08.07.2014
By Terry Flanagan

European Fund Managers Blanch at Data Costs 

Fund managers told European regulators market data fees in the region are too high in comparison to the US and pushed for a regulatory solution.

The European Securities and Markets Authority has been consulting on the revised Markets in Financial Instruments Directive, which covers trading in the EU. Esma published market responses to the MiFID II proposals from firms that chose to make them public.

Blackrock, the world’s largest fund manager, wrote that it supported the European Commission’s findings that data charges in the EU are too high, particularly in comparison to the US.

The fund manager suggested that transparent disclosure by venues of their pricing would help constrain the rising costs of data across the EU.

BlackRock said: “This measure will enable investment firms to compare the relative metrics per venue. Such enhanced transparency will act as a material break on increasing data costs.”

BlackRock also supported the proposal that the European Commission should carry out a review after three years, or less, if there is evidence that implemented measures have not met their regulatory objectives.

“It would then be appropriate to review the outcomes provided by the market and consider whether a usable consolidated data stream has been created,” added BlackRock.

Baillie Gifford, the Edinburgh-based asset manager, wrote that prices for trading data vary significantly but there is no transparency as to why they are so different.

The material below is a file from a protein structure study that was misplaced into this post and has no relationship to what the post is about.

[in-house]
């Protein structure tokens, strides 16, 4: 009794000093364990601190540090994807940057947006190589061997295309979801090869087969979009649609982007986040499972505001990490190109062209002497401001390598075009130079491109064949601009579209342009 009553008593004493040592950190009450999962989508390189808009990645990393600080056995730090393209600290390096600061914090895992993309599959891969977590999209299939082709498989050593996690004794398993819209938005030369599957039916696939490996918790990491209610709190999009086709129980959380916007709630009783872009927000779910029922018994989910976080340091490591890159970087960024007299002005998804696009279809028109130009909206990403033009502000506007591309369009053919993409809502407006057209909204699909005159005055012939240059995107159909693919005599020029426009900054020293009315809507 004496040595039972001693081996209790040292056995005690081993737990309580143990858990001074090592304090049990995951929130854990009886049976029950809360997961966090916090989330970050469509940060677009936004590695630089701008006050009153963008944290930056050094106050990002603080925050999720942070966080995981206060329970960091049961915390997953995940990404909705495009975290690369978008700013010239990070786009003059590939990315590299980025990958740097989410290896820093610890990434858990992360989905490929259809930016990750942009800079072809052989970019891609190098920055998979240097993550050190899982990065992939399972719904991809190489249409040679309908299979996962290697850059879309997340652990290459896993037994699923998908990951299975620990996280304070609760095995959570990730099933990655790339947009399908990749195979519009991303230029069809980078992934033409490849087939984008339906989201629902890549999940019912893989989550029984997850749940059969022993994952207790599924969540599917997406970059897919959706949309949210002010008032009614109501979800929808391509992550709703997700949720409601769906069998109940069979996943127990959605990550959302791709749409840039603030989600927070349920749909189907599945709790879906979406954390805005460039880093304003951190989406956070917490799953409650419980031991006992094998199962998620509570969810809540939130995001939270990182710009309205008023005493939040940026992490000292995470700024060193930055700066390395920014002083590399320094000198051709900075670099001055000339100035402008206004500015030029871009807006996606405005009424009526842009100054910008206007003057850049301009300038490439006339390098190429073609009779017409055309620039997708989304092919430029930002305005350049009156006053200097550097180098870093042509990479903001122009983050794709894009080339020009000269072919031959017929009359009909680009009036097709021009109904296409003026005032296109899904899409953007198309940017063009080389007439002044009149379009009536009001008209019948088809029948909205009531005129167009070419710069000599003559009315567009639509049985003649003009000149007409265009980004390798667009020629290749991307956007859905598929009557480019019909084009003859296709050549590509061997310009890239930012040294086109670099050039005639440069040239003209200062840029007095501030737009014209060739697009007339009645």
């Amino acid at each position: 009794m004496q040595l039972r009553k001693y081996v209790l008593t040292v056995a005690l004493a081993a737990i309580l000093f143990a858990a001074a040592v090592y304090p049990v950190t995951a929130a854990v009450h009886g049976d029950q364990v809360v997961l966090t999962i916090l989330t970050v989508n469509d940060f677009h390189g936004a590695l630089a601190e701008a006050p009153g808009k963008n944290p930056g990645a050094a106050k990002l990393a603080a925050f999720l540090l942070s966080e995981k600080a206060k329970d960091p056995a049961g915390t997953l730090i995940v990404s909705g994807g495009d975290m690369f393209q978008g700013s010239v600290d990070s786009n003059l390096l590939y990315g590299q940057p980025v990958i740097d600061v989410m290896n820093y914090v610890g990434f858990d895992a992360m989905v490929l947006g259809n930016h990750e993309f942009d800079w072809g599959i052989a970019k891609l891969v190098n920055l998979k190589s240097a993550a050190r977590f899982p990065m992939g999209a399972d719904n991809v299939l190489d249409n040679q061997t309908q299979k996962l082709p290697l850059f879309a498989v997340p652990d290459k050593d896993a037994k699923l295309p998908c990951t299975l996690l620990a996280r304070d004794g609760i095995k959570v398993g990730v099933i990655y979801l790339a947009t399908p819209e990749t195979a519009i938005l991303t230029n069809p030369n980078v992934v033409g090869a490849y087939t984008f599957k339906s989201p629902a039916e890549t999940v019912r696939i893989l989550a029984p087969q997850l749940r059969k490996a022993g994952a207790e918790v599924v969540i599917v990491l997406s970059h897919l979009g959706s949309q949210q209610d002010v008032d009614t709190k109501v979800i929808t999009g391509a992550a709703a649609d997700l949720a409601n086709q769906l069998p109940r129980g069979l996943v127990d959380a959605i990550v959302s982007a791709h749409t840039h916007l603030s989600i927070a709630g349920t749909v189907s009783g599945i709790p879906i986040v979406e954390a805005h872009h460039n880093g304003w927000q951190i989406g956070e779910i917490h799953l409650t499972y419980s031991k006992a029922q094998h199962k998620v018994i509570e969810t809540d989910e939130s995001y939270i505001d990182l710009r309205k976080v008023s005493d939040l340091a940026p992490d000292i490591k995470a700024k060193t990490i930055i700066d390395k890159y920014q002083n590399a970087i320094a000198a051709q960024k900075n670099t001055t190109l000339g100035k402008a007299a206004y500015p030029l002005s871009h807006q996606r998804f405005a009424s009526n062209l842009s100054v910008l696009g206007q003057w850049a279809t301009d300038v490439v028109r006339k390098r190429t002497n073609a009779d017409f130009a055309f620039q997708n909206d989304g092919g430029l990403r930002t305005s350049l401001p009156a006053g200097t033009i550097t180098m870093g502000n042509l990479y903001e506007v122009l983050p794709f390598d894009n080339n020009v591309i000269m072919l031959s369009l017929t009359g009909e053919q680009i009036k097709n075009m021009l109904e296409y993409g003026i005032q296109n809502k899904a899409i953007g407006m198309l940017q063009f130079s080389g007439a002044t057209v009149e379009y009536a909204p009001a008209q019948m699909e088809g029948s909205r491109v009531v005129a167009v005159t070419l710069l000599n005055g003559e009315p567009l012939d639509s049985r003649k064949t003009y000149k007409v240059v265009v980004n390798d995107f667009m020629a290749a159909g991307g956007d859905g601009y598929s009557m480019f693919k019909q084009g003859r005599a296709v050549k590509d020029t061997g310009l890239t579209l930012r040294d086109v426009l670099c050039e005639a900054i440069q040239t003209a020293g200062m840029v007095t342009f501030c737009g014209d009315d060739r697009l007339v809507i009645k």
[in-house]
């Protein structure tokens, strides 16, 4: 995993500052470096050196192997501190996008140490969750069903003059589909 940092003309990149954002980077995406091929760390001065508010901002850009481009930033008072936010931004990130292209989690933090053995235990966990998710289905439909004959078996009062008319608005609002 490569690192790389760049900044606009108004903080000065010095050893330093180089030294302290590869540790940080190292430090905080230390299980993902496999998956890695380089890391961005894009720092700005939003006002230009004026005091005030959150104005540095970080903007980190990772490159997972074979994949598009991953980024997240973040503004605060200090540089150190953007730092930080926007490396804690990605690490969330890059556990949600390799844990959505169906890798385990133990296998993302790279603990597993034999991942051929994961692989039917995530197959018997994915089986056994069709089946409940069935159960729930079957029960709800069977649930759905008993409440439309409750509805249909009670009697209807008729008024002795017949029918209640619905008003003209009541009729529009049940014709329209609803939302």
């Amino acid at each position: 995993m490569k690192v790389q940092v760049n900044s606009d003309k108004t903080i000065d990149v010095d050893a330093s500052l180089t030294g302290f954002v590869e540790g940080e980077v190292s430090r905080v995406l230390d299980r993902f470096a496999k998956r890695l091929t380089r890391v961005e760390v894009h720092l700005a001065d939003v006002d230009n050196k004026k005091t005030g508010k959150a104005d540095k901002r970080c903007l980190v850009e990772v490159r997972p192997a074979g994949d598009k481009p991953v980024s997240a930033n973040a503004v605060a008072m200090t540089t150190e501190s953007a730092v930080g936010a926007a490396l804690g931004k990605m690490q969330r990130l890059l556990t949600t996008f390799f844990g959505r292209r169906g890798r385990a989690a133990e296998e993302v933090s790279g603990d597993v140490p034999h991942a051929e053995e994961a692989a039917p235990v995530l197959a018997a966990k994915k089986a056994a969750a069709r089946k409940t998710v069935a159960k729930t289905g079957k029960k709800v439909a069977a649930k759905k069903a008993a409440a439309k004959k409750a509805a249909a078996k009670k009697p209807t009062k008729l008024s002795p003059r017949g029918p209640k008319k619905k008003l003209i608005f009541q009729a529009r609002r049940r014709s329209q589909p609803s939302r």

Baillie Gifford said: “Using Bloomberg as the supplier, the Level 2 pricing data from the LSE costs $270 per month, whereas Bats Chi-X Level 2 data for the same market is $80 per month, and Level 2 data from NASDAQ in the US market is only $58 per month.”

The Scottish firm said data forms part of a wider service agreement with Bloomberg which also covers products such as order routing, news and analytics.

“Bloomberg simply passes on the cost of feeds to us whenever the exchanges chose to increase their prices, and as such we feel that the exchanges themselves are at fault for not providing feeds on a “reasonable commercial basis”, and are not regulated sufficiently enough in this regard,” added Baillie Gifford.

Its response said Esma’s disclosure requirements are a step in the right direction towards making exchanges more accountable and transparent but do not guarantee that prices will be “reasonable”.

France’s Groupama Asset Management said its members are not usually charged directly by the venues or the exchanges for market data but receive them from a data vendor.

“Our members are of the opinion that the fees are high, often in forced bundles to have all relevant information to us and without much room for negotiation,” Groupama added. “We however assume that it is up to the regulators and anti-trust authorities to investigate these prices and practices to make sure that those are not manipulated.”

Featured image via Dollar Photo Club

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